Step 2: Create a new global gesture
BetterTouchTool lets you create global gestures—gestures that work no matter what application you’re in—or gestures that work only in defined applications. As I wanted my virtual buttons to work anywhere, I created global gestures.
With Global selected in the Select Application column, click on the Add New Gesture button.
Step 3: Choose the type of gesture
After perusing the huge list of options in the Touchpad Gesture menu, I chose to use single-finger taps to best emulate traditional mouse buttons. The menu gives you eight choices for single-finger taps—each in a location around the perimeter of the Magic Trackpad (for example, Single Finger Tap Top Left).
Step 4: Prevent accidental activation
To prevent accidental activation, you can require that the Fn, Control, Command, or Option key be held down prior to invoking your gesture. (Choose from the radio buttons underneath the Touchpad Gesture menu.)
At first, I chose to require the Control key, but over time, I got better at accurately tapping the trackpad. Eventually I was able to remove the Control key requirement. My virtual buttons now activate with simple taps.
Step 5: Use BetterTouchTool’s Predefined Actions to create easy shortcuts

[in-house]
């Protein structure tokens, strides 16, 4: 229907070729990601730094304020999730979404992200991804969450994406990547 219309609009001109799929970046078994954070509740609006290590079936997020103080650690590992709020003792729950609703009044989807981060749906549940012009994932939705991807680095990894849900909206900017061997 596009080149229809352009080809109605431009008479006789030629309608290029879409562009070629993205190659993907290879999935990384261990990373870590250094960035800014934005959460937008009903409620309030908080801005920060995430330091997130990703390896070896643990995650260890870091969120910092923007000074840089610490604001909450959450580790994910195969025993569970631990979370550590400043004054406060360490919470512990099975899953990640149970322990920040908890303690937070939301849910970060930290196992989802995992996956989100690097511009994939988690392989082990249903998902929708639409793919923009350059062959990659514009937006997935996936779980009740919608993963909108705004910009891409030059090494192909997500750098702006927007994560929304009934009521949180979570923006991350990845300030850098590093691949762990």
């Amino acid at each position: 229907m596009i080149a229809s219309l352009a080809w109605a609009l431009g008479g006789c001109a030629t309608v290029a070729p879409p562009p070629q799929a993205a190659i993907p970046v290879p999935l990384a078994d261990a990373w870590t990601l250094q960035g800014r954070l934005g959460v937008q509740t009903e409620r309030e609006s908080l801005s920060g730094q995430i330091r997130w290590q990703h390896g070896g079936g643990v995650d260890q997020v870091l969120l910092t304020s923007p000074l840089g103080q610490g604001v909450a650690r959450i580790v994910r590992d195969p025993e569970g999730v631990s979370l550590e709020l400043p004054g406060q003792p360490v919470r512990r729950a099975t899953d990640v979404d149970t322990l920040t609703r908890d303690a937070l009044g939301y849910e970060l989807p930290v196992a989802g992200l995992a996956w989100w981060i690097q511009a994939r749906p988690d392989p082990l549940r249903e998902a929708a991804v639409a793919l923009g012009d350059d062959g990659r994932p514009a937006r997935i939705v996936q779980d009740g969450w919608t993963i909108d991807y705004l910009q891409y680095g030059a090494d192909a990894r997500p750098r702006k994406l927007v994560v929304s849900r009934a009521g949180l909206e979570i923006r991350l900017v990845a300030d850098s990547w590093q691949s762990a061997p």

Not sure what to assign to your trackpad’s virtual button? You can choose from dozens of options in BetterTouchTool’s Predefined Action menu. For instance, assign a tap to Application Expose, Show Desktop, Spaces, or Eject.
Step 6: Add additional utilities for more gesture power
I found that adding a few more utilities to the mix made my Magic Trackpad gestures even more useful. Here’s what I activate with my virtual buttons:
The current program’s menu bar A tap at the left side middle gives me the current program’s menu bar, in a pop-up menu under the mouse button. I did this by assigning a custom keyboard shortcut in BetterTouchTool to that left-side tap. In this case, Control-Option-M, which activates the handy (but no longer updated) utility DejaMenu. Alternatively, you could use MenuPop ( ) to do this.